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  • Basya Benshushan

The Overpromise and Under-delivery of Disruption

If we were to show today’s world to people who pondered about it 50, 100, even 200 years

ago...it’s safe to say they’d be pretty disappointed. We mean; back in ’68, Mr. Kubrick

himself thought we’d all be roaming the Earth in shiny silver spandex by 2001.


It’s now 2017, and we should have been commuting to work by flying car/hoverboard by

2015 already.


The problem? The balance between expectation and delivery. Or should we say...the misbalance. We live in a world where disruption is over promised, and under-delivered. Every time a new iPhone is released, the expectations of technological innovation peak.


Global powerhouses have a habit of sugarcoating their innovations – in all the

marketing molasses they can find. Take Virtual Reality (VR). It’s gained a lot of attention over the last few years, in particular, the Oculus Rift. The creation actually celebrated its 1st birthday last year, and its growing pains are undeniable.


The hype crossed the starting-line back in 2012; moving from prototype to consumer

version through a carefully-crafted marketing campaign. Promises were made, and promises were broken. One of the main goals was to make VR mainstream. However, most people on the mainstream market just don’t have $800 to spend on a piece of entertainment. Let alone $2000 for its top-of-the-range counterpart.


Consumers are confused. Oculus creators are fighting legal battles. It’s a nightmare, and

definitely not one Palmer Luckey envision when he created Oculus to change the world.

Still, Mark Zuckerberg (Multi-Billionaire Facebook Founder) labels VR as “the next major

computing platform”. Sure, it probably will be. But it should have come a lot further on its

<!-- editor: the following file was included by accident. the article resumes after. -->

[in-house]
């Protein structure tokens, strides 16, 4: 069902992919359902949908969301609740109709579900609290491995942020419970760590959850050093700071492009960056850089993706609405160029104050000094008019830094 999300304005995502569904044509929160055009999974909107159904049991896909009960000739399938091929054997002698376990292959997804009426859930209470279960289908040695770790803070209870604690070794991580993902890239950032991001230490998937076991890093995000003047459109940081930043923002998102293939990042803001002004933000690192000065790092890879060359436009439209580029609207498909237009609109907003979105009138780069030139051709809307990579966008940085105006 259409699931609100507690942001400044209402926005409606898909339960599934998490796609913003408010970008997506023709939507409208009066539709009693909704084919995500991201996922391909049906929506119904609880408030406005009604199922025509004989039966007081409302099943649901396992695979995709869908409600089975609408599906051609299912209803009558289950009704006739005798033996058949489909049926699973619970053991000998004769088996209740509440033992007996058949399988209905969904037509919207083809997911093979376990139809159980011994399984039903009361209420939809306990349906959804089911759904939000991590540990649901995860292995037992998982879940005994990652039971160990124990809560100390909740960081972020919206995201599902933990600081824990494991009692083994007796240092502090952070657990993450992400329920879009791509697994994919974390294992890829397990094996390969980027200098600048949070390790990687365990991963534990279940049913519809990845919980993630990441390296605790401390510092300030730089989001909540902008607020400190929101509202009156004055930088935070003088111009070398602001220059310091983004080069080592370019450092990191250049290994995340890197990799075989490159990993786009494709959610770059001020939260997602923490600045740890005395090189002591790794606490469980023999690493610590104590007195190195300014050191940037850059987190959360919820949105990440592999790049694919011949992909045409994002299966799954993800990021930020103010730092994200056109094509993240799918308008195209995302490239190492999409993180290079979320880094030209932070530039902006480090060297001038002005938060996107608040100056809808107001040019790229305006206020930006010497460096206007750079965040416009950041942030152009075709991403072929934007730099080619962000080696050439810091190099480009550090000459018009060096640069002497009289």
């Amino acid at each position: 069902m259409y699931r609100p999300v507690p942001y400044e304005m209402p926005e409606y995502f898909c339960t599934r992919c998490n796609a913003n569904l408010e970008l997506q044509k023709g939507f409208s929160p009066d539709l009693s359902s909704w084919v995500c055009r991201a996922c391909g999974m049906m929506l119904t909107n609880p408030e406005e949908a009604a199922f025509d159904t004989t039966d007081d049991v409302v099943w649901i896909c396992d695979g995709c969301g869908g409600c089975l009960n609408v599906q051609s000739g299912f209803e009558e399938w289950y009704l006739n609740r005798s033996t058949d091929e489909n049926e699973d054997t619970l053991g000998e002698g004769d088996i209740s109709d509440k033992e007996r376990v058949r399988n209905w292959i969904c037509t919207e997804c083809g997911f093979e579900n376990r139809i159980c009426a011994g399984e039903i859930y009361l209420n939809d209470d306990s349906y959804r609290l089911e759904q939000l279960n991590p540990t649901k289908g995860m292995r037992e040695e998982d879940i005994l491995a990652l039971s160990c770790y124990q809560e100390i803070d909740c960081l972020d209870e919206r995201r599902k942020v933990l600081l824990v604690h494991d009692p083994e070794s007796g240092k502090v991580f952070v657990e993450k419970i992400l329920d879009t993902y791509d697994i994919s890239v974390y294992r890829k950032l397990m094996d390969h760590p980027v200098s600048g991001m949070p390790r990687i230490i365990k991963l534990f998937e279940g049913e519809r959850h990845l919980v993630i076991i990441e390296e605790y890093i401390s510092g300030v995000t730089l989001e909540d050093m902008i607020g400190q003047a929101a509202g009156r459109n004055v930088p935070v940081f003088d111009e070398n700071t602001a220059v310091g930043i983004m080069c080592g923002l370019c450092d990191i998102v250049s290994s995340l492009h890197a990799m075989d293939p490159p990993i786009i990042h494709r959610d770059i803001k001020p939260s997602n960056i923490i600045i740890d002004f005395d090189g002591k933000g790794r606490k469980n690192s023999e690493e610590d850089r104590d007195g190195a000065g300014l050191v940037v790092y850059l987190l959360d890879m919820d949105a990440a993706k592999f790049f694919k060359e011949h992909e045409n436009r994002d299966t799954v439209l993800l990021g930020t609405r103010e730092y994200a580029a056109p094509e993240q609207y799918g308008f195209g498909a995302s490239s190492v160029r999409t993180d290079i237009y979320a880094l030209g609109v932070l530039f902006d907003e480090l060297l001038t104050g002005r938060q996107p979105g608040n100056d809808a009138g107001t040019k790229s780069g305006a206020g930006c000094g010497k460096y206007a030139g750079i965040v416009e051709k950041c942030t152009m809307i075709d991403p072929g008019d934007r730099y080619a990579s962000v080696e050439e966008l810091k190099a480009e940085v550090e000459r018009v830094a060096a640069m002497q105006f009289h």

journey by now.


The theory is this: VR won’t just be used for gaming, filmmaking, and other forms of

entertainment. In Zuckerberg’s words: “VR is a good candidate to be the next major

computing platform.” Zuckerberg acknowledges that it will take a while to reach this point

(at least someone is realistic) yet remains optimistic that VR could evolve into our primary

source in communication one day. “In the near future”, in fact.


Again, Kubrick’s shiny spandex. What people think will happen, and what will actually

happen, are two different concepts. It’s just not that simple. The telephone as a

communication device has been evolving for more than 100 years. While our smartphones

look nothing like Antonio Meucci’s original 1849 masterpiece, it’s still a device that we talk

into to have a conversation.


What people think will happen, and what will actually happen, are two different concepts. It’s just not that simple.


Zuckerberg, among others, think that this century-long tradition will be put to bed, and the

whole world will throw on VR headsets and go to town. Well, not go to town; seeing as

nobody will go anywhere anymore. No need to see people’s faces or interact in the real

world if you’ve got a VR device encapsulating your head 24/7. Virtual reality is not, never

has been (and never will be) reality.


Look at the Bank of America. Just look at them. Their lousy, sloppy integration of digital

and analog experiences. Ergo, Erika. Sometimes, it’s best to sit back and work out all your

kinks before releasing something so sub-par, there’s just no making up for it. The bank

promises that Erika’s artificial intelligence will provide consumers with 24/7 banking

capabilities. It’s no secret that most banks’ prior bot experiences are poor. Is the Bank of

America overpromising once again?


Back to VR: It’s great, and can indeed change the future. It already has. However, we need to remain realistic as to how and when we as a species will become fully reliant on this technology. Looking beyond entertainment, VR does indeed hold incredible potential to change the face of healthcare. Just look at Telemedicine – connecting doctors and patients from opposite sides of the planet. This concept has done wonders for those in rural areas who would traditionally not have had access to medical services.


We’ve still got a long way to go, and as soon as the world accepts that, a middle-ground

can be found. No over promising. No under-delivering. Simply...accepting VR for what it is:

no sugarcoating.



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